There are some circumstantial 'reasons' why Samuel may have belonged to Islandmagee. The clan there spelled their name with an 'o' ending, McIlhaggo, as did Samuel on occasions. Second, the first name Samuel was certainly favoured among the McIlhaggos there and some of our information comes from the Will of Samuel McIlhaggo who died in 1818. This Will makes it clear that he had a son and three grandsons, two of whom were named Samuel and John. Perhaps it is not a coincidence that Samuel born in 1832 had sons named Samuel and John, though they cannot have been the two referred to in the Will. The dates don't fit. We are probably looking at two generation apart. It is therefore possible that the Samuel named in the Will, or one of his brothers, (the great-grandsons of the Samuel who made the Will), could have been the father of Samuel born in 1832. Third, the clan families on Islandmagee were all farmers, so if Samuel born in 1832 in his early days was a cattle drover/dealer, then this was something he had likely been brought up to. Fourth, whether or not he was son of the brother called Samuel, it could have been that Samuel who was the witness named at the baptism of a couple of the children of Samuel and Elizabeth.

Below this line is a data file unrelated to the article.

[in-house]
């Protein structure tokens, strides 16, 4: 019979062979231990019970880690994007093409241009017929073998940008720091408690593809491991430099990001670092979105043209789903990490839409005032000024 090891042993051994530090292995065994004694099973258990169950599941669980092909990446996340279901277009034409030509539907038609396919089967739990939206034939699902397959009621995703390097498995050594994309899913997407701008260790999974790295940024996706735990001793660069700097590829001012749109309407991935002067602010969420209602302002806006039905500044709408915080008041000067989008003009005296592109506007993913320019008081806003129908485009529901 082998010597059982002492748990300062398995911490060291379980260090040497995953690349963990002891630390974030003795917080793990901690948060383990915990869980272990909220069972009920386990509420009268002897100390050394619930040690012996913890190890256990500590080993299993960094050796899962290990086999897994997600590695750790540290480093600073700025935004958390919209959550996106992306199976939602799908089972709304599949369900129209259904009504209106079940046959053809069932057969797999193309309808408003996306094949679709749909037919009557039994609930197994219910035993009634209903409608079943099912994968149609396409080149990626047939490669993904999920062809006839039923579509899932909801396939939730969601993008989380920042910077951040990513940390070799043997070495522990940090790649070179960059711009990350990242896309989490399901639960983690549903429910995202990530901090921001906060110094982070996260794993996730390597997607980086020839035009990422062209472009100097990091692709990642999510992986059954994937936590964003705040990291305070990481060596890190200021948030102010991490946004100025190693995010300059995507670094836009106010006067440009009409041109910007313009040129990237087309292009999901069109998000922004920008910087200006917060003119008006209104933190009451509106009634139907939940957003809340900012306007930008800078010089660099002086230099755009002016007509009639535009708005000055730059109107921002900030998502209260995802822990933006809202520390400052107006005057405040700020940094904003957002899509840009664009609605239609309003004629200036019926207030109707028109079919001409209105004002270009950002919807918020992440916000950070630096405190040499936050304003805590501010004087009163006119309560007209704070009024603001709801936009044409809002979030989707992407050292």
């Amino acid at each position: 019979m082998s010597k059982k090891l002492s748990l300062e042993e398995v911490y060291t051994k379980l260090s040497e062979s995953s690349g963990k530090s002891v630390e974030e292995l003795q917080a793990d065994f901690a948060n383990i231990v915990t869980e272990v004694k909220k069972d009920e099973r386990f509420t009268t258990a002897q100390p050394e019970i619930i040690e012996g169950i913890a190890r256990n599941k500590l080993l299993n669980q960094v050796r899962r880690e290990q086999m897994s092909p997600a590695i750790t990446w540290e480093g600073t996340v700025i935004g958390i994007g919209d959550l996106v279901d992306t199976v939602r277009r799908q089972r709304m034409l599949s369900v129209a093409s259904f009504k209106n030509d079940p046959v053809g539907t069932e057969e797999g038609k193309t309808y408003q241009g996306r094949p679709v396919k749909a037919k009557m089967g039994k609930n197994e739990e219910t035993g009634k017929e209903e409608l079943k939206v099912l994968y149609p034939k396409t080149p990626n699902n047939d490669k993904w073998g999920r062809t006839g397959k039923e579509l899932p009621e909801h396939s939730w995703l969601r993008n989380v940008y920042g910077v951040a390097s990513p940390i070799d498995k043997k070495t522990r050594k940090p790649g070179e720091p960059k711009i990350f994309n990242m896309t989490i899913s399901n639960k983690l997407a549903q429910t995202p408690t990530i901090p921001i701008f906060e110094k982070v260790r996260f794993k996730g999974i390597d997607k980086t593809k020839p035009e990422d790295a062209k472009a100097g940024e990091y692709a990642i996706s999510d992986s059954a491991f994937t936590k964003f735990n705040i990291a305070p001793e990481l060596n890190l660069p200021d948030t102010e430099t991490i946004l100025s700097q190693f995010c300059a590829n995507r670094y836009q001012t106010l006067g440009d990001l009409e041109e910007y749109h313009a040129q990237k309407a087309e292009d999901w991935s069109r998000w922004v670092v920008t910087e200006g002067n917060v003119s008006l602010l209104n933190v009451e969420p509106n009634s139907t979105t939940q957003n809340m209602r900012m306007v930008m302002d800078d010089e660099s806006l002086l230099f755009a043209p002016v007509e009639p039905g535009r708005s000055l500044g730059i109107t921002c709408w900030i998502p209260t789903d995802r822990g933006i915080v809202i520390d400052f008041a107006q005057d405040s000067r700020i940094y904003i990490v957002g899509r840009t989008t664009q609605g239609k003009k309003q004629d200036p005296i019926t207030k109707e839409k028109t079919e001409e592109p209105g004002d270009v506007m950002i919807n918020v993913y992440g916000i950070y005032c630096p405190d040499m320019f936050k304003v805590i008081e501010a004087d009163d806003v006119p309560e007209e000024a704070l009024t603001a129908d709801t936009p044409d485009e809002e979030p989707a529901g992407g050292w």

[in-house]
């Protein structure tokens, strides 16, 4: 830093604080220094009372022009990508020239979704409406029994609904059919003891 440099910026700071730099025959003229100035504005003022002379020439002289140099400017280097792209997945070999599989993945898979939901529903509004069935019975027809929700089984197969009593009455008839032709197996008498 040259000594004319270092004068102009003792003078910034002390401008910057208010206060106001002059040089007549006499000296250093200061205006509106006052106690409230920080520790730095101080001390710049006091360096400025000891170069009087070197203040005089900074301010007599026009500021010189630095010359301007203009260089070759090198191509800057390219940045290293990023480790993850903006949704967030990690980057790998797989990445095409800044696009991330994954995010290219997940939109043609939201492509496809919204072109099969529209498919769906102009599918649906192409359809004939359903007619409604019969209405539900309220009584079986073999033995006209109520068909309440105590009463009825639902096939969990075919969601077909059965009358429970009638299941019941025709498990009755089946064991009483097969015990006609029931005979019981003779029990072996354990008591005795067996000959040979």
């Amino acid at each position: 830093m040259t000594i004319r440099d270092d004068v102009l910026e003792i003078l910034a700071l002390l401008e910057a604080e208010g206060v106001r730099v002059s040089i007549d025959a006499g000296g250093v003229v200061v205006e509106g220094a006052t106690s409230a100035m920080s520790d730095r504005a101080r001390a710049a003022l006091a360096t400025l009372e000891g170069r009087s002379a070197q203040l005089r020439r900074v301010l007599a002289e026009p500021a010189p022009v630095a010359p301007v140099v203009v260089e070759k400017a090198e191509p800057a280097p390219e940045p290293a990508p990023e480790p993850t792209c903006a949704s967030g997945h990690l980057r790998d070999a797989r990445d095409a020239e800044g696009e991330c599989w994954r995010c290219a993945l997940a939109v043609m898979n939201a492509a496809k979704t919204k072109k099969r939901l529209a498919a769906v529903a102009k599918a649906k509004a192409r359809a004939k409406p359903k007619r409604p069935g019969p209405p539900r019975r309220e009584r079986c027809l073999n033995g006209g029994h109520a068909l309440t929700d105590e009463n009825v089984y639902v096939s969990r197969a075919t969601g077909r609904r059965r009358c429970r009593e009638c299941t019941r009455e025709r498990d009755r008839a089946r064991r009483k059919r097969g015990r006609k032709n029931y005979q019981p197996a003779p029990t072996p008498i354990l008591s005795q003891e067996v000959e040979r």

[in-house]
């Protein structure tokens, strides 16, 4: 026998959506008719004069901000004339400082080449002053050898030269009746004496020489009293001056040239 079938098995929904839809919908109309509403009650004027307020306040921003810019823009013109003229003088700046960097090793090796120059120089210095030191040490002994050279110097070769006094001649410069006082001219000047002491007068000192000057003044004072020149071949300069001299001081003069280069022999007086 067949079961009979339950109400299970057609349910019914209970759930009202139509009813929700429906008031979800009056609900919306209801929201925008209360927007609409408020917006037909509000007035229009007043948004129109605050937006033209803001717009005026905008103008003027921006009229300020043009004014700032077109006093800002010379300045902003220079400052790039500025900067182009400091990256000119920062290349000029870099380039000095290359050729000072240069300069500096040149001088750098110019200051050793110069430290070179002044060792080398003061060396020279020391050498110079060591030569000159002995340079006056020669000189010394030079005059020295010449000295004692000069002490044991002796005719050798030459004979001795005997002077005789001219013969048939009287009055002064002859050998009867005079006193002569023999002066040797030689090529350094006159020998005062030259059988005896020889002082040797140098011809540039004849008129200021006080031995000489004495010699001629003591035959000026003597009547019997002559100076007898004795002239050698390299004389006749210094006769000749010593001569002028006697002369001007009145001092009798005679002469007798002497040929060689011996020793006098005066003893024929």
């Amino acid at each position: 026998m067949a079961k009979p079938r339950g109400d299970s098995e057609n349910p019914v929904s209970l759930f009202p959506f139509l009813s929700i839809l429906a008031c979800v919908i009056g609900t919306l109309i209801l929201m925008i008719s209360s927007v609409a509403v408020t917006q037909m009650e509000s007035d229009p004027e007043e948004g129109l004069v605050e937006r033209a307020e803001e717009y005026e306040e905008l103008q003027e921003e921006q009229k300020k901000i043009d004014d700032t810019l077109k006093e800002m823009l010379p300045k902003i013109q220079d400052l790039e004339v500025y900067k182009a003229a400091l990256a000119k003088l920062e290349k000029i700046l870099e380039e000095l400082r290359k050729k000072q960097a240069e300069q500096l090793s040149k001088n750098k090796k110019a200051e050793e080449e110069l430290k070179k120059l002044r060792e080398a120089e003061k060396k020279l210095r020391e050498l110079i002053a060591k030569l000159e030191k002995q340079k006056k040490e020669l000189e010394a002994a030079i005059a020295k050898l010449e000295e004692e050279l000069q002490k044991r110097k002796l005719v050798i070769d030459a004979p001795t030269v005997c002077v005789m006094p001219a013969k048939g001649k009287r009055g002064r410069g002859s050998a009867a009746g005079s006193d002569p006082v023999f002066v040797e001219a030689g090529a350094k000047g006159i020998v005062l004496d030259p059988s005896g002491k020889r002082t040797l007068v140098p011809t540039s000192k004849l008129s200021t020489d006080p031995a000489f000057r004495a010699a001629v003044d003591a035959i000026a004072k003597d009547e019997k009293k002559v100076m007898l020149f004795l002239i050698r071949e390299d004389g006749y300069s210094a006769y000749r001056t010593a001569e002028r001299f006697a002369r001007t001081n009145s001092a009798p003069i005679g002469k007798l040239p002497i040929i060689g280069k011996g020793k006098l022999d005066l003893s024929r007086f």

Do we have any further clues from later events? Not very much. We think that two children of Samuel and Elizabeth must have died as infants. If any of the others survived and married I'm afraid I haven't found any such records. We do have the evidence of the 1901 and the 1911 Irish Censuses. Samuel senior would have been 69 in 1901 but there is no Samuel of that age in the Census. Samuel junior would have been 30, and again, there is no Samuel of or near that age. Nor do they appear in the 1911 Census. John however would have been 26 in 1901 and in that Census there is a 26 year old John and his 25 years old wife Mary living at 102 Queen Street, Ballymena. He was a Carter. In the 1911 Census there is no equivalent Mary though there is a 36 year old John who is boarding with a Sinclair family at 32 Agnes Street, Belfast. He was a Shipwright. He was recorded as single, though he may have preferred to say he was single rather than a widower, if Mary had died.